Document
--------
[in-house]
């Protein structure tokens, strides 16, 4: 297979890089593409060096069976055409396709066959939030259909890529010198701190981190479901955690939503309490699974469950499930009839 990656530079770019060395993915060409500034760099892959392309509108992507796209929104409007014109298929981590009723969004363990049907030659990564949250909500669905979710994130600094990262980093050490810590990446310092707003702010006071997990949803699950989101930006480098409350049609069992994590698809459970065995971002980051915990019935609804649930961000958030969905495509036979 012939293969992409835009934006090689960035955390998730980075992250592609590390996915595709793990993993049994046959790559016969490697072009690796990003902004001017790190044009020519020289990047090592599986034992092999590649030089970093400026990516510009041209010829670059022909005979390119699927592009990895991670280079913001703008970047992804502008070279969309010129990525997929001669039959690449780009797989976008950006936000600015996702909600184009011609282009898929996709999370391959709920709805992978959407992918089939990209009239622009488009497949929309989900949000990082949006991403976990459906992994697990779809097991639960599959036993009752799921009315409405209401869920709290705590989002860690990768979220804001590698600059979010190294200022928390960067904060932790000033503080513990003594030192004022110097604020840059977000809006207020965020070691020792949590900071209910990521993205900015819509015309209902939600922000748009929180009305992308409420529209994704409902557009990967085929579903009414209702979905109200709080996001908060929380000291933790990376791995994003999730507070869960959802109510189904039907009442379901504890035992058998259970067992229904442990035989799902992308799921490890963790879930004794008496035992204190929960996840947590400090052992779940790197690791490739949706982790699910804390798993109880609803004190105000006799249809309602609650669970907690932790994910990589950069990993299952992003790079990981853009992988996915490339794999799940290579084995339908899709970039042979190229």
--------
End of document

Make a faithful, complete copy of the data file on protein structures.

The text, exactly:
[in-house]
């Protein structure tokens, strides 16, 4: 297979890089593409060096069976055409396709066959939030259909890529010198701190981190479901955690939503309490699974469950499930009839 990656530079770019060395993915060409500034760099892959392309509108992507796209929104409007014109298929981590009723969004363990049907030659990564949250909500669905979710994130600094990262980093050490810590990446310092707003702010006071997990949803699950989101930006480098409350049609069992994590698809459970065995971002980051915990019935609804649930961000958030969905495509036979 012939293969992409835009934006090689960035955390998730980075992250592609590390996915595709793990993993049994046959790559016969490697072009690796990003902004001017790190044009020519020289990047090592599986034992092999590649030089970093400026990516510009041209010829670059022909005979390119699927592009990895991670280079913001703008970047992804502008070279969309010129990525997929001669039959690449780009797989976008950006936000600015996702909600184009011609282009898929996709999370391959709920709805992978959407992918089939990209009239622009488009497949929309989900949000990082949006991403976990459906992994697990779809097991639960599959036993009752799921009315409405209401869920709290705590989002860690990768979220804001590698600059979010190294200022928390960067904060932790000033503080513990003594030192004022110097604020840059977000809006207020965020070691020792949590900071209910990521993205900015819509015309209902939600922000748009929180009305992308409420529209994704409902557009990967085929579903009414209702979905109200709080996001908060929380000291933790990376791995994003999730507070869960959802109510189904039907009442379901504890035992058998259970067992229904442990035989799902992308799921490890963790879930004794008496035992204190929960996840947590400090052992779940790197690791490739949706982790699910804390798993109880609803004190105000006799249809309602609650669970907690932790994910990589950069990993299952992003790079990981853009992988996915490339794999799940290579084995339908899709970039042979190229």